I started multi-tasking well before there was a term for it, and I took enormous pride in my ability to engage in multiple projects efficiently. I looked down my nose at people who couldn’t (or wouldn’t) run several channels simultaneously and complete them successfully. I am so sad to admit it, because it just shows me what an arrogant jerk I can be. But there is no mistaking my old approach and the smug joy I took in it.
Which is probably why it got taken away 😉
I don’t multitask anymore. For lots of reasons, most involving forms of decreased capacity. I am super slow, right, so I can’t run 10 errands in 10 minutes anymore. I’ve also got diminished mental capacity. Not sure if it’s age or brain fog or what, but it takes me a minute to access information. Given that my quick mental processor was a huge part of my sense of identity growing up and through my first adulthood, this was hard to get accustomed to. What I valued was gone; I no longer contained what I valued about myself, prided myself on. There may have been a crisis. But for the most part, once again, I find myself appreciating the turn my life has taken that has slowed me down, even if I had to change my values to get it.
Looking at it now, and in honesty, I wasn’t multitasking for the innate enjoyment or service of accomplishing the tasks in which I was engaged. I was multitasking to show off what a badass I was. The accomplishment held little joy in and of itself. The speed, the efficiency, the ability to look down my nose at whomever I just came in and rescued. Oh, Lord, it is hard to look at, and I guarantee you I didn’t see it that way at the time. And maybe I’m being a little hard on myself. But, the truth of the matter is that I had a lot of pride and hubris and I wouldn’t have been able to dig myself out of it without the utter breakdown of the systems that upheld it. My blinders were on, and ultimate success was the only goal. No matter how spiritual I was – and I have always had a primary interest in spiritual principles, literature, traditions and potential – my own spiritual objective had to do with the accomplishment, not the peace it brings. Eric Klein at Wisdom Heart talks about waiting for the “spiritual limousine” -you know, walking the spiritual red carpet, waving at people, stepping into or out of that spiritual stretch that acknowledges accomplishment/achievement. Yikes. And I couldn’t have seen it on that path I was on. It took a profound lifestyle upset to right my misguided values.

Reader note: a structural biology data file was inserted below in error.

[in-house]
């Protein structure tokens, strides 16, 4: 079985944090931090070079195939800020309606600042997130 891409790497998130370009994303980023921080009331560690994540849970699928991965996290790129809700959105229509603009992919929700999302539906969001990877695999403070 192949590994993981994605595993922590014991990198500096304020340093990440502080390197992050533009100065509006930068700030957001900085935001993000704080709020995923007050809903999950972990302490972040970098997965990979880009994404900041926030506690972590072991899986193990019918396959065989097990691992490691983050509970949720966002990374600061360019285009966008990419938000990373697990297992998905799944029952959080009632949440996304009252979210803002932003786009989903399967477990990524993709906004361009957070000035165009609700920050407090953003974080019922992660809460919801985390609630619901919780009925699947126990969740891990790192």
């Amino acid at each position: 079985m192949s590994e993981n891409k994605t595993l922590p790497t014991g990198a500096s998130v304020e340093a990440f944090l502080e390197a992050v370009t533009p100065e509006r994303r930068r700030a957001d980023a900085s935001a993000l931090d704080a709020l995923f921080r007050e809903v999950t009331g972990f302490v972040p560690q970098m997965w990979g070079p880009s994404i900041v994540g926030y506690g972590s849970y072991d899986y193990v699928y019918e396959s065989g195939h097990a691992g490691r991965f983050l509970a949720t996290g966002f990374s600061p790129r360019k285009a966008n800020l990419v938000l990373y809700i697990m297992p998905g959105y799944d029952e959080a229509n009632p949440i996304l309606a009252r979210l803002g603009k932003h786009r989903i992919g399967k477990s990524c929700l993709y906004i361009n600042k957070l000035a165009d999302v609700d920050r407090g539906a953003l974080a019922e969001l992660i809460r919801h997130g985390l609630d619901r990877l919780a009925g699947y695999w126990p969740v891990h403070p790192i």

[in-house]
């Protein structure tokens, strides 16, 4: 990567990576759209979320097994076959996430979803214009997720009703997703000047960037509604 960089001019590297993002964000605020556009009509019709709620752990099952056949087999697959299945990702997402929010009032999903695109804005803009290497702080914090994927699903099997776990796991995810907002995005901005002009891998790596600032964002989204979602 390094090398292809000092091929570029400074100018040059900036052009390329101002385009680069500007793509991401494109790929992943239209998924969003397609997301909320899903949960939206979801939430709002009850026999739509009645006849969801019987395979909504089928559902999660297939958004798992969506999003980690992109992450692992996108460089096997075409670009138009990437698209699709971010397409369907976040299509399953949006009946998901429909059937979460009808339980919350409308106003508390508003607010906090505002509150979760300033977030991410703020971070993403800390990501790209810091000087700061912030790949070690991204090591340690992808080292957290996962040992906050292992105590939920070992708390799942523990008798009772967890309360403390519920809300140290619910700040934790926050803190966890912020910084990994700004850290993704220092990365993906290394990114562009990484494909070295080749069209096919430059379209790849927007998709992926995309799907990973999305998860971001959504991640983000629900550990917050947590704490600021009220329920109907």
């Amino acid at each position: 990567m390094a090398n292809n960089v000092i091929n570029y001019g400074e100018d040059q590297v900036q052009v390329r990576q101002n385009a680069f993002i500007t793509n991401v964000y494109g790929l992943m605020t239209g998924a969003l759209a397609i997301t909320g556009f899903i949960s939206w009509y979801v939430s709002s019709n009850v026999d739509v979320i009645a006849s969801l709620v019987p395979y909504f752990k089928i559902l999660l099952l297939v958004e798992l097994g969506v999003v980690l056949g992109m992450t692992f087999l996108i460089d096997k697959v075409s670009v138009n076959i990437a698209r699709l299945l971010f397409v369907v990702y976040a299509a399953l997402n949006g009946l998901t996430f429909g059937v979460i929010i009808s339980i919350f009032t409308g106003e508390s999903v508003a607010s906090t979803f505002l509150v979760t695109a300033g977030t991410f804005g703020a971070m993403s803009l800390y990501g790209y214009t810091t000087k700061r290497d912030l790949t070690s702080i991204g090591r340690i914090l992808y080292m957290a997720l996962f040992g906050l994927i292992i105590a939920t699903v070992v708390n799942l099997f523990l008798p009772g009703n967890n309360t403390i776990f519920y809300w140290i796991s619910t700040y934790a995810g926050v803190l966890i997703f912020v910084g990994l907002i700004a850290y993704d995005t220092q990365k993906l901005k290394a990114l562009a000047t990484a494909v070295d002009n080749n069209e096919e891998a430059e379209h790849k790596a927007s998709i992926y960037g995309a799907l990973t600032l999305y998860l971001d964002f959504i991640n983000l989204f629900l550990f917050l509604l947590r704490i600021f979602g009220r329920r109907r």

I am sad to frame this stuff this way. I don’t like what it says about me, and one of the things I often notice about people who talk about how flawed their “old way” was are typically still living all sorts of flaws, and have a tough time going back and acknowledging the people who had to endure said “old way.” The truth of the matter is I was a normal person who wanted to succeed and who valued the markers of achievement from personal satisfaction to societal approval. Having to deal with physical breakdown and societal meaninglessness, everything has changed. In my enthusiasm for the path that has resulted, I maybe look at my old patterns with not just remorse but frustration, pity, embarrassment and, from what it sounds like, resentment and some disdain. Those emotions and perspectives aren’t particularly helpful, but sometimes they’re there. That’s what I’ve been experiencing here. What started as thoughts about slowing down, changing from multitasking to slow, focused attention turned into an embarrassing rant about myself. And this is unedited. Which is sometimes a drag. And I could just delete it, but this whole thing is about sharing process, and yucky as the picture of myself I’ve painted here, these changes and my perspectives on it have some level of truth -though no picture is complete or entirely accurate – and shine the light on how much this new set of practices has transformed me from who I was trying to be into who I am.